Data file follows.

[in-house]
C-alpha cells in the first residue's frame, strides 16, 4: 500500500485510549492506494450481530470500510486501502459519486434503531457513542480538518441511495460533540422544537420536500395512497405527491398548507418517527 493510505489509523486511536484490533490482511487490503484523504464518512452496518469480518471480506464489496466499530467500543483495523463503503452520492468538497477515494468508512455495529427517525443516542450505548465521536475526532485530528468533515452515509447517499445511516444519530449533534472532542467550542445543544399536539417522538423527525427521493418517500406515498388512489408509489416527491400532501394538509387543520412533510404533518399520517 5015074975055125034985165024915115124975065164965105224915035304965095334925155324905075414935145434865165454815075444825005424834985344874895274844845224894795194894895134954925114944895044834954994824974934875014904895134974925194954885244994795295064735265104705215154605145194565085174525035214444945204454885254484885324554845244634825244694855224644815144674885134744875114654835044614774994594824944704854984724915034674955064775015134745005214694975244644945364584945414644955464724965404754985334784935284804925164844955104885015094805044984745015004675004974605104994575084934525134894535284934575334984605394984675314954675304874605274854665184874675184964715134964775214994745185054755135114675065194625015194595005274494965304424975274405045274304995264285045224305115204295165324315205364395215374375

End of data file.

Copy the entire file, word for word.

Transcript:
[in-house]
C-alpha cells in the first residue's frame, strides 16, 4: 500500500485510549492506494450481530470500510486501502459519486434503531457513542480538518441511495460533540422544537420536500395512497405527491398548507418517527 493510505489509523486511536484490533490482511487490503484523504464518512452496518469480518471480506464489496466499530467500543483495523463503503452520492468538497477515494468508512455495529427517525443516542450505548465521536475526532485530528468533515452515509447517499445511516444519530449533534472532542467550542445543544399536539417522538423527525427521493418517500406515498388512489408509489416527491400532501394538509387543520412533510404533518399520517 5015074975055125034985165024915115124975065164965105224915035304965095334925155324905075414935145434865165454815075444825005424834985344874895274844845224894795194894895134954925114944895044834954994824974934875014904895134974925194954885244994795295064735265104705215154605145194565085174525035214444945204454885254484885324554845244634825244694855224644815144674885134744875114654835044614774994594824944704854984724915034674955064775015134745005214694975244644945364584945414644955464724965404754985334784935284804925164844955104885015094805044984745015004675004974605104994575084934525134894535284934575334984605394984675314954675304874605274854665184874675184964715134964775214994745185054755135114675065194625015194595005274494965304424975274405045274304995264285045224305115204295165324315205364395215374375